Susan Meiselas was twenty-four years old when she began photographing the women of carnival strip shows, in 1972. The following three summers, at small-town fairgrounds on the East Coast, she captured the performers both onstage and off, nude and not, in dim, makeshift dressing rooms or outdoors in sunshine, against a shifting backdrop of box trucks, tents, and painted plywood sets. Meiselas’s images show the carnival as a dynamic world of spontaneous action and hot lights, of whooping or transfixed crowds, and of gruelling and often tedious work. The project was originally published in book form, in 1976. In the decades since, the subculture has gone extinct as the sex industry has radically transformed, but “Carnival Strippers”—which Steidl and C/O Berlin have newly reissued, with a fascinating companion volume, titled “Making Of”—remains a remarkable document of the time.
On a recent day, at her studio on Mott Street, in New York, Meiselas showed me a pair of closeup photos—one black-and-white, one color—of a pelvis covered by a triangle of bikini bottom, a tassel hanging from the crotch. They’re of a performer named Shortie, one of Meiselas’s most frequent carnival models. “I don’t know how that all happened—who I was, how she saw me, how I understood myself,” Meiselas said, reflecting on the intimate character of the pictures and on the uncommonly close relationships she developed with Shortie and the other “girl show” workers. The women often chose how they posed and dressed for the camera, but Meiselas was also witness to spontaneous and unguarded moments. Her camera’s perspective conveys her presence in the thick of things, in spaces far too small for her to play a fly on the wall. In some of her most striking images, she’s waiting with nude women, perhaps in the pauses between shows, or she shoots from the wings as they rush onstage.
Back then, Meiselas told me, “I wasn’t even defining myself as a photographer.” But it wasn’t long before she became associated with the storied agency Magnum Photos, and by the end of the seventies she was travelling to Central America, just before the start of the Nicaraguan Revolution. Her most famous picture from the time, “Molotov Man,” a shot of a Sandinista fighter with a flaming Pepsi bottle in his hand, became an iconic image of the Somoza regime’s fall and a global symbol for antiauthoritarian insurgency. In retrospect, “Carnival Strippers” can be seen as a formative chapter in Meiselas’s prolific and varied career. Already, the photographer’s uncanny dexterity, nuance, and sense of timing are clear. The project also shows Meiselas beginning to grapple with the ethics of representation, feeling out the fine line between outsider and interloper and the power imbalances between a photographer and her subjects. In an interview included in the book, a performer named Lena tells Meiselas, “They think of carnival people as low anyway, and a carnival stripper they think is lower.” She’s referring to the male audience members who treat her poorly, but she could easily be speaking of society more broadly—and of the audience for Meiselas’s pictures, too.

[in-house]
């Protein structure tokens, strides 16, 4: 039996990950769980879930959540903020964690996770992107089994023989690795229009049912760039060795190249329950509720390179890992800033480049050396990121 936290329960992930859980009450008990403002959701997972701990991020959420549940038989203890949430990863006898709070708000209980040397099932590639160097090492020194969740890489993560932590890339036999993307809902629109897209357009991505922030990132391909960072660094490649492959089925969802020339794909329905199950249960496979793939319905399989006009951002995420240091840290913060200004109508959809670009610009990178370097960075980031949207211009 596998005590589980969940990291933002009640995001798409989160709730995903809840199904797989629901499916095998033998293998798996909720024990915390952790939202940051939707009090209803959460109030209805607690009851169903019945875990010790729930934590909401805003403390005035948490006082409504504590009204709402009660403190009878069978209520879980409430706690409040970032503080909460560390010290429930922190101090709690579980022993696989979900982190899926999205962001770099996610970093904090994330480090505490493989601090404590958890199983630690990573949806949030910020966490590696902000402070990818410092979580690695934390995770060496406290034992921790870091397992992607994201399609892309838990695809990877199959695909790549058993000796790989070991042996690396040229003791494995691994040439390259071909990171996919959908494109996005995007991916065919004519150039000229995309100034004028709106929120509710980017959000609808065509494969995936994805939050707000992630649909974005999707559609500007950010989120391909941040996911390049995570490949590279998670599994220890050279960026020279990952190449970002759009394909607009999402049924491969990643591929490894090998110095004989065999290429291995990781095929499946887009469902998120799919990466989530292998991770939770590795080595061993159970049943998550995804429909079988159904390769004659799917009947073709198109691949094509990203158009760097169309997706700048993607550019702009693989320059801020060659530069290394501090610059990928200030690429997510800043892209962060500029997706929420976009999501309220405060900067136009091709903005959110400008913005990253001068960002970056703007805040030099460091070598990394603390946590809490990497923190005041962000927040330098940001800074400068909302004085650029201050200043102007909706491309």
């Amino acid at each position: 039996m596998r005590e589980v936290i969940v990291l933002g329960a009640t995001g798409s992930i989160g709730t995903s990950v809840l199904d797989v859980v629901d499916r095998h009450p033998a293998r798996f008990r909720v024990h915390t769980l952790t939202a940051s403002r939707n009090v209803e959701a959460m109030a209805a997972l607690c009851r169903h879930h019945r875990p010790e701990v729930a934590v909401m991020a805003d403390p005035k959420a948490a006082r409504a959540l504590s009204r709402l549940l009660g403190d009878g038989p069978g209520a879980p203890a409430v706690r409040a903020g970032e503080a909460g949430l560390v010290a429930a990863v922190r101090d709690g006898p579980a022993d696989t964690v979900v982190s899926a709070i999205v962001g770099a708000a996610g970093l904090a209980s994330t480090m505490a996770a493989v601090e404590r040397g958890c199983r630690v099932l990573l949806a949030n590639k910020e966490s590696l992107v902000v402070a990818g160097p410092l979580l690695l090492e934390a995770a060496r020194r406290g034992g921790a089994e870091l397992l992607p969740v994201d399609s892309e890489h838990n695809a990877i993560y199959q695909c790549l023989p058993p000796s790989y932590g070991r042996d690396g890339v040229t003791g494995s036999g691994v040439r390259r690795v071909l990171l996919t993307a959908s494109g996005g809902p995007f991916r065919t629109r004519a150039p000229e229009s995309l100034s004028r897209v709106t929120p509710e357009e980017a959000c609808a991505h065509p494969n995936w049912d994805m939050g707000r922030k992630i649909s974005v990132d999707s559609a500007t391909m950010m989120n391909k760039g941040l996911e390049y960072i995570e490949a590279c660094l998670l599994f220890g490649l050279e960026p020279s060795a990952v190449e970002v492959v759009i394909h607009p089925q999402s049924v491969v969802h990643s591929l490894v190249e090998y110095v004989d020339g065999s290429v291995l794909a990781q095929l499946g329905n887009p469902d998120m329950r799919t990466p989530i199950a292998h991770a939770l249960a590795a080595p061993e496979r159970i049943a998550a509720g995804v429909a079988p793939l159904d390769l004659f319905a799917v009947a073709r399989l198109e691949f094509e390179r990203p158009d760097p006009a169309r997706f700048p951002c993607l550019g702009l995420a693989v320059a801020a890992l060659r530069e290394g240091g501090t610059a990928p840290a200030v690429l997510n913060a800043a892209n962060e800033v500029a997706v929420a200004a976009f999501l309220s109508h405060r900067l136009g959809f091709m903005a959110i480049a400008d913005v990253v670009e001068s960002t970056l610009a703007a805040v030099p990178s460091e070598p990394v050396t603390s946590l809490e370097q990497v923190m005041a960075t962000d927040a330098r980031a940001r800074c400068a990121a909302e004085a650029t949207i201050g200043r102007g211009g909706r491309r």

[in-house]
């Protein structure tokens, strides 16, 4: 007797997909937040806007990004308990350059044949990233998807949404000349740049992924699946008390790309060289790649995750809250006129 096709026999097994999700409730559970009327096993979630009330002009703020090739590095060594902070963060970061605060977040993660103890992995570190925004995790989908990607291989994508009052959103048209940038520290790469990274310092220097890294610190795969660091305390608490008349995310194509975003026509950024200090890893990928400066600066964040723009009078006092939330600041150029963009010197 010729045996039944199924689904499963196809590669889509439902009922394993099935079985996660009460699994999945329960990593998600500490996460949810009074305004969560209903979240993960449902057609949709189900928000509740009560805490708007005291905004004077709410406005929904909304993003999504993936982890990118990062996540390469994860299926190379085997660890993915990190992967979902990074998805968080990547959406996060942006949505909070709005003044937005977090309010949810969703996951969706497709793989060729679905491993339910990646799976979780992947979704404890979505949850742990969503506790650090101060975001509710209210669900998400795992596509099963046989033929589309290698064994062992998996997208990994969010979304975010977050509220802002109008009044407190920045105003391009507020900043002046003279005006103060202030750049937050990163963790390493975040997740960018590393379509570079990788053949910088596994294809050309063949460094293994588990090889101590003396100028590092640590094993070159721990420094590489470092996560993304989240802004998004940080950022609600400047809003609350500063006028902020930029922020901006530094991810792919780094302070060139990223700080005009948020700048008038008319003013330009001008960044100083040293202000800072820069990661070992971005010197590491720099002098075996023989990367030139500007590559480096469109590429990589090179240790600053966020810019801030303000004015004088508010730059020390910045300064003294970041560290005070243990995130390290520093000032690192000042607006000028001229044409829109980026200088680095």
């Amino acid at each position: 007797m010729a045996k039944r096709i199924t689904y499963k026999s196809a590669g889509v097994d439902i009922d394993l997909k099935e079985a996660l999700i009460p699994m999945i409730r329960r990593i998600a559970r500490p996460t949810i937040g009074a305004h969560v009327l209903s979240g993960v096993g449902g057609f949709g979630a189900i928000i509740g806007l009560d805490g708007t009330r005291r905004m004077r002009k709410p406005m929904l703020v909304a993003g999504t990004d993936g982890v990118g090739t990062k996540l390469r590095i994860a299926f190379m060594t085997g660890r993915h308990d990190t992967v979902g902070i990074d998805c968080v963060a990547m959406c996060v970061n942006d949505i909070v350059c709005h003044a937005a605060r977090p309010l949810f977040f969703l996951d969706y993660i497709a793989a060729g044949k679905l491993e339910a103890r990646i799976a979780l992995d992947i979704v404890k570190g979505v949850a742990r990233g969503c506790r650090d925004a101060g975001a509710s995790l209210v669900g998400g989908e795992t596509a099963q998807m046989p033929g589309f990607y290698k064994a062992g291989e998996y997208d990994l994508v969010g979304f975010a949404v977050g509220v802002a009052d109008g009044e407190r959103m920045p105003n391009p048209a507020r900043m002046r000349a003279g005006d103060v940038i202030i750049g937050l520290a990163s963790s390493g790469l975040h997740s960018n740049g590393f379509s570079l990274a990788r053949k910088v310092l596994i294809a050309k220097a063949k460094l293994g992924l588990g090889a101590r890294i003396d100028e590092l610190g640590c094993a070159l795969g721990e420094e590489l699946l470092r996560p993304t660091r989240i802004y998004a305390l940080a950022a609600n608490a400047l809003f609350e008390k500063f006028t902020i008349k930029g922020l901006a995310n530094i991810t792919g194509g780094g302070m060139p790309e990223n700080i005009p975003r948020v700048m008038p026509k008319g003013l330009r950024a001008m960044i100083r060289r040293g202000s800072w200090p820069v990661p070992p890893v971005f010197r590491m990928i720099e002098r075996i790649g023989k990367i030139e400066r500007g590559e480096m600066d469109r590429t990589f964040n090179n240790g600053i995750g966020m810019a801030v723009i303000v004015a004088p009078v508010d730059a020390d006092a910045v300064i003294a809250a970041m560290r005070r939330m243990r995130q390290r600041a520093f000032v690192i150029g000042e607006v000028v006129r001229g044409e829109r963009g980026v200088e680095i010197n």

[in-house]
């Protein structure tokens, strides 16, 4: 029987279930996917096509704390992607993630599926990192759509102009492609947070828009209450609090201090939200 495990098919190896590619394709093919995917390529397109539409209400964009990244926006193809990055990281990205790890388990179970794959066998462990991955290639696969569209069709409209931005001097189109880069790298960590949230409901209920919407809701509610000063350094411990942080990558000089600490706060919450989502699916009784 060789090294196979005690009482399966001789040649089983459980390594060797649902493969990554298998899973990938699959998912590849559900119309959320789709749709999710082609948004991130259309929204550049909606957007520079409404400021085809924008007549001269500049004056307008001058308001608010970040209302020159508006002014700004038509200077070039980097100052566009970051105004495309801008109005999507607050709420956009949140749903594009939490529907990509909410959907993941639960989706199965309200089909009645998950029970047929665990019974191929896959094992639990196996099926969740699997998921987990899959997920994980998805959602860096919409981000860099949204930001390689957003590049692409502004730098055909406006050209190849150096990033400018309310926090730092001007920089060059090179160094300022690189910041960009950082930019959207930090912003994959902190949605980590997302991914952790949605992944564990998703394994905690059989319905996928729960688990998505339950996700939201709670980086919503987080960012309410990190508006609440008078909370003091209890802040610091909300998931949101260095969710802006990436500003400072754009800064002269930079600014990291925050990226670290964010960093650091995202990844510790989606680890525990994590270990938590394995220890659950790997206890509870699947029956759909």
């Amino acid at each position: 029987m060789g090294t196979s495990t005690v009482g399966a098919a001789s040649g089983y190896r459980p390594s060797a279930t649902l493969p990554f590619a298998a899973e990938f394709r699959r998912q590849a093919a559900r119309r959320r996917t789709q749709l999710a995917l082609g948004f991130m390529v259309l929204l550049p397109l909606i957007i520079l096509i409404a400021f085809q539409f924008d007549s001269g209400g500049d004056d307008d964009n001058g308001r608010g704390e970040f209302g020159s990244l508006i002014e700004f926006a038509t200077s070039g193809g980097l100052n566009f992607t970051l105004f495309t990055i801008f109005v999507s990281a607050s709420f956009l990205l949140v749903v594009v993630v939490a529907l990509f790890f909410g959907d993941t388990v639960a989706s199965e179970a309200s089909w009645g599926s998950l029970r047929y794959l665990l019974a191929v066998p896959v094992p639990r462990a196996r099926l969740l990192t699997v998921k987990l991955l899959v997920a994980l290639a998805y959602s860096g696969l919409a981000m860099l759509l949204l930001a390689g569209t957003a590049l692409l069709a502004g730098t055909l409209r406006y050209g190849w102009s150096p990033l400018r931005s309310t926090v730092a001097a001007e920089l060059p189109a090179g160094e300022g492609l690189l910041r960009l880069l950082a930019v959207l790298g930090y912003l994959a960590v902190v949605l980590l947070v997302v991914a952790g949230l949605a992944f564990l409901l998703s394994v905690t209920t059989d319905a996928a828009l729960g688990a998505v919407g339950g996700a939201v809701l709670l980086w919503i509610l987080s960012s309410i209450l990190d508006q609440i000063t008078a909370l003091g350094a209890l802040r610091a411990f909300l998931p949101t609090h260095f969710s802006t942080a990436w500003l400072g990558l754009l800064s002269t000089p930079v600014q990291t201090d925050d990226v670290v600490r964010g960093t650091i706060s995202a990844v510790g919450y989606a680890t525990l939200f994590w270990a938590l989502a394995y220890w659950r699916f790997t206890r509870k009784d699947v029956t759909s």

The book pairs black-and-white photos of the women with first-person accounts of their lives in the carnival, and sometimes what brought them there. Back then, “we didn’t use the word ‘agency,’ ” Meiselas said. But the fundamental aims of the women’s movement at the time—sexual freedom, self-determination, and financial independence—emerge, in her book, as motivating forces for the strippers, even if the movement might have deemed women like them choiceless. Lena, whom Meiselas became close to, speaks of feeling more “respected” by other women when she worked as a waitress, but adds, “I prefer dancing. . . . When you dance you can be anything you want.”
The new companion volume includes archival material—correspondence, ephemera, contact sheets, handwritten notes—and previously unpublished color photos, which are the subject of an exhibition currently on view at Higher Pictures Generation, in Dumbo. They bring lush new dimension to the ragged glitz of the carnival, as seen in “Last Call at Mini Club,” from 1973, which features a stage from a distance, blazing red and gold, as night descends. Such moody, open-air images are a foil to the close shots and interiors, such as the black enclosed space of “Shortie on Stage,” from 1973. In that striking scene—which might read as a visual treatise on the “male gaze” avant la lettre—men in the front row lean on the platform’s edge to regard the stripper’s reclining figure. Shortie’s back is to the viewer, while Meiselas seems to be crouching somewhere at the back of the stage. The audience members grin as they watch the show—except for one attendee, curious or hostile, whose eyes are trained on the young woman behind the lens.